Ballymena woman Natasha Foster told police she had suffered a serious sexual assault in November 2011.
She was forced to admit to making the entire story up after officers began to investigate her claims.
At Antrim Crown Court on Thursday Foster pleaded guilty to a single charge of perverting the course of justice for knowingly making a false statement to police on November 22, 2011.
Fixing a date for sentencing Judge Desmond Marrinan — who ordered a pre-sentence report into the case — advised Foster to co-operate with probation services.
He said: “I am not going to say anything more until I hear the facts of the case but you have pleaded guilty and that is an important factor here.”
“It means the person you made this allegation against does not have to appear in court.”
Judge Marrinan upheld a previous decision to protect the identity of Foster’s victim.
He added: “What I want to know is what drove you to make this allegation.”
Foster — who appeared in court wearing a black two-piece suit — will be sentenced on November 4.
In 2010 Newtownabbey woman Lindsay Gorman was jailed for nine months after admitting to making a false rape claim which had terrible consequences for an innocent young man.
The 20-year-old had caused widespread panic among students in the Holylands area after claiming she was attacked in Botanic Gardens.
An 18-year-old man was eventually arrested and charged with the 2008 attack.
He was freed on £3,500 bail after being forced to stand handcuffed in the dock while a lawyer publicly accused him of being a sex offender.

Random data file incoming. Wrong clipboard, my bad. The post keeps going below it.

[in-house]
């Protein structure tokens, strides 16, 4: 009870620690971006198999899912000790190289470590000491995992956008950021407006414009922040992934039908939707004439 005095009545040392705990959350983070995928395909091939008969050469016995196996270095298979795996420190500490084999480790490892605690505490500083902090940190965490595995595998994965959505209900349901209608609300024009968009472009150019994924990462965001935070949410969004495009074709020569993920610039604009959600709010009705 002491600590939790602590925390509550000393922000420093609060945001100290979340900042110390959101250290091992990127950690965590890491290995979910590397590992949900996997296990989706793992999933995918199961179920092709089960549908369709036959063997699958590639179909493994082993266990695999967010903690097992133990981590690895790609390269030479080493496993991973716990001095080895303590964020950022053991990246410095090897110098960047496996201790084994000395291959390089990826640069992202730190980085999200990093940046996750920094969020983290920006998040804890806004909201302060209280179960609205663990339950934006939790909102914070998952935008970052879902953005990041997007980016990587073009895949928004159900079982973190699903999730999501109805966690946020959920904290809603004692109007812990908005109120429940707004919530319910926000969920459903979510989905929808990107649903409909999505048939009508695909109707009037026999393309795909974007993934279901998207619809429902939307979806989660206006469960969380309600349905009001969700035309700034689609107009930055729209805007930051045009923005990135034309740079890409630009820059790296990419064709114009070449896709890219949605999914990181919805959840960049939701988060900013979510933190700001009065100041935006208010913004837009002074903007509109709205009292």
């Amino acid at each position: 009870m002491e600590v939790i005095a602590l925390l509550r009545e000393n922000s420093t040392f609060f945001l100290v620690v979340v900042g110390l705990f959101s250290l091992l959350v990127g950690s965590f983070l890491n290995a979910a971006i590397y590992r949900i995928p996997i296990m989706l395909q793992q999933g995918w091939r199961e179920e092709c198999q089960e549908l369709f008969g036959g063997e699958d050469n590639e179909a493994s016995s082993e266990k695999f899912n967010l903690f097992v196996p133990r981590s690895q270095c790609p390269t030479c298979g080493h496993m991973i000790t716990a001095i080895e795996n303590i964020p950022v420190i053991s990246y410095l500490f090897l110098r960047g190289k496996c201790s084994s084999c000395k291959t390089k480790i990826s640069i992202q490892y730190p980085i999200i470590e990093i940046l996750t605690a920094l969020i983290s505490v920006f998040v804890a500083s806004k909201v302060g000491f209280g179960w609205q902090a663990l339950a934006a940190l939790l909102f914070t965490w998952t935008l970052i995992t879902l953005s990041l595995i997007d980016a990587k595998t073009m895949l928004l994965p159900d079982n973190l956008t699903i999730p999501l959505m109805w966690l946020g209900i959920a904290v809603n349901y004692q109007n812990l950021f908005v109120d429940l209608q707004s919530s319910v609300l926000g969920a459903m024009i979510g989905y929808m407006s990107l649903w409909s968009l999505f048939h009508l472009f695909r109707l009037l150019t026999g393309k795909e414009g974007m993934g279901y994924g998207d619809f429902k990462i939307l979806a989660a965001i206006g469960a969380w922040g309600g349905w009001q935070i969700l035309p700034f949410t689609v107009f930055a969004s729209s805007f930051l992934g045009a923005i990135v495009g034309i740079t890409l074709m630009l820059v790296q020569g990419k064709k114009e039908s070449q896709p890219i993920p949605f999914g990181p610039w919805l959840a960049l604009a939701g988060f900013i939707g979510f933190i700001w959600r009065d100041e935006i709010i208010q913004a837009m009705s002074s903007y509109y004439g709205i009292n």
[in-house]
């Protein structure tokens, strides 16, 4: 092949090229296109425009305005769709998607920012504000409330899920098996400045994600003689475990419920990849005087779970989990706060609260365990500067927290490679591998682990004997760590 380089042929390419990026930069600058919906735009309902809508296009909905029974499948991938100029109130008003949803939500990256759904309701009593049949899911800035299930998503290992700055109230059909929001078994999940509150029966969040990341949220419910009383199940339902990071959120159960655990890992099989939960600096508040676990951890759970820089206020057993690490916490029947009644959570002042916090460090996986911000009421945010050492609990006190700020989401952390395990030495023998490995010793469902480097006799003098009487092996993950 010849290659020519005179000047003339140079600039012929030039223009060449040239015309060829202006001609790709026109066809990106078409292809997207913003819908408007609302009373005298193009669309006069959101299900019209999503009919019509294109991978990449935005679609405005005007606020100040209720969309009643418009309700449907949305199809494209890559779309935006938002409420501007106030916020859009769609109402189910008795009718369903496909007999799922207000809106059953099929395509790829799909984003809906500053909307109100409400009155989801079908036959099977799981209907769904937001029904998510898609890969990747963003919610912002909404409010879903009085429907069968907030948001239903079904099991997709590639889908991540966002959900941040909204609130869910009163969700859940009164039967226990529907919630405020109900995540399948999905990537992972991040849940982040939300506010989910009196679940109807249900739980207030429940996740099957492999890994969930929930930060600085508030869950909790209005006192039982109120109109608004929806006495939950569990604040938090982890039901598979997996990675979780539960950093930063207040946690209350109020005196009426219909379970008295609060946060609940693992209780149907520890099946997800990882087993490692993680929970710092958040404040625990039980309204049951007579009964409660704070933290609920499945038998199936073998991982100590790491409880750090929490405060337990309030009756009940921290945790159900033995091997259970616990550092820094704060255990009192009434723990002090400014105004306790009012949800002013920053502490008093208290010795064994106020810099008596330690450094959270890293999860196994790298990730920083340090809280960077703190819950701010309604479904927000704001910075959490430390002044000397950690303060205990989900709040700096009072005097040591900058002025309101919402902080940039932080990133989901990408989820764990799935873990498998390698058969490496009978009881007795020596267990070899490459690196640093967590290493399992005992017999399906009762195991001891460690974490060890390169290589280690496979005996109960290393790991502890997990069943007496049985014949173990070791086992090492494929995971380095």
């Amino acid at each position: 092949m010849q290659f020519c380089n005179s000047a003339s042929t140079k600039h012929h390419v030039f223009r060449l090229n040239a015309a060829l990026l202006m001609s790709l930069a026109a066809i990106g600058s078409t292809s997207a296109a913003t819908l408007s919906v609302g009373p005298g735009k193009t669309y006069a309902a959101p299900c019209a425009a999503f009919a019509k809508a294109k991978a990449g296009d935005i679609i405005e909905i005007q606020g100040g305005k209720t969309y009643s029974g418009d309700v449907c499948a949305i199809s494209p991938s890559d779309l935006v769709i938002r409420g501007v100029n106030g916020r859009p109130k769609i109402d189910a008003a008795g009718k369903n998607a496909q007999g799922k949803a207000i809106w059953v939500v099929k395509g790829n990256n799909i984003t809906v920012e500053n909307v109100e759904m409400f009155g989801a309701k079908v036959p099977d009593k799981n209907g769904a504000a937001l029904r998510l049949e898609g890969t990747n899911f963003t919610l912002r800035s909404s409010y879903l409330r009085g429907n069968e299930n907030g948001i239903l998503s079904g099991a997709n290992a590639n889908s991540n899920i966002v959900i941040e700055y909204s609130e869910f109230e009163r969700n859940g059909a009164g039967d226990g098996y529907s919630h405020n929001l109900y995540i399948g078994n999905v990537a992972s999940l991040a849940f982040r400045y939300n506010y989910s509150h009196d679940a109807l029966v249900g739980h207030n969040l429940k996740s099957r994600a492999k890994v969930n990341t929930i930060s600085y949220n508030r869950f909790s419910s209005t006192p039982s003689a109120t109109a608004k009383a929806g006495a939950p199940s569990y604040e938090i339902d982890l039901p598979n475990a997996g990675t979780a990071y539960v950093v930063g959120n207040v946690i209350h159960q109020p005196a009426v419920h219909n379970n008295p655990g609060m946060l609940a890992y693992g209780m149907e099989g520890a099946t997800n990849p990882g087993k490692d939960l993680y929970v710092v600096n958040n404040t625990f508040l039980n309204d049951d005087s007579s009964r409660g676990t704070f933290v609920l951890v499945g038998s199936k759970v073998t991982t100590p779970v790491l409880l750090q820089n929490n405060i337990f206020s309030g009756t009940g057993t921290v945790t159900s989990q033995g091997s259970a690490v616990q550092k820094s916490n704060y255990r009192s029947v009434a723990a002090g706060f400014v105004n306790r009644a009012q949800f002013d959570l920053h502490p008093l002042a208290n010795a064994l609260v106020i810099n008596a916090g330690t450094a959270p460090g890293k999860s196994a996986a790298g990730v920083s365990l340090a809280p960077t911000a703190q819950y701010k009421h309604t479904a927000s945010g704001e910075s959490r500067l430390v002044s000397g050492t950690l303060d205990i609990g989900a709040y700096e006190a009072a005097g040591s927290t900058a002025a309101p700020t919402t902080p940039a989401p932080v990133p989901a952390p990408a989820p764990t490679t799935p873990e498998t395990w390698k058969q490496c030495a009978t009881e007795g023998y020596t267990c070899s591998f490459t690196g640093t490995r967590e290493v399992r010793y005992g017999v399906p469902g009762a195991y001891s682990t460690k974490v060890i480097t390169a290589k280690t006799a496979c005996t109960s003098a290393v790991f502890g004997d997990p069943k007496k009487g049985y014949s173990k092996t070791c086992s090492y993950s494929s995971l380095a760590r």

A detective even told the court that police had forensic evidence linking the man to a “high-profile stranger rape”.
He was only cleared when Gorman admitted to police she had told them a pack of lies.
In January this year shamed Dromore woman Belinda Potts Sneddon received a suspended jail term for falsely claiming to police she had been raped by a stranger in a local park.
Her ‘cry rape’ tale led to police racing to the scene and sealing off Dromore Park as they hunted for her attacker — but liar Belinda was wasting police time.
It emerged that Potts Sneddon, 22, was so embarrassed about having sex in bushes with an older man that she made up the rape story.
She only admitted her lies after being challenged by her mother, who told police her daughter invented the claims.
The Dromore woman was given a five-month jail sentence suspended for two years and fined £1,000 for wasting police time.
Potts Sneddon had sex with an older man in bushes at Dromore Park last August. She later told cops she went for a evening walk after downing four glasses of cheap alcohol in a friend's house.
She claimed a man attacked her from behind, pulled down her tracksuit bottoms and raped her. Potts Sneddon said she went to a friend's house before going to a fast food restaurant to tell pals about her ordeal.
It was a call from the restaurant that alerted police who quickly closed off Dromore Park in their hunt for the alleged sex attacker.
But when officers spoke to her friends they realised the Dromore woman had told them two different accounts of the attack.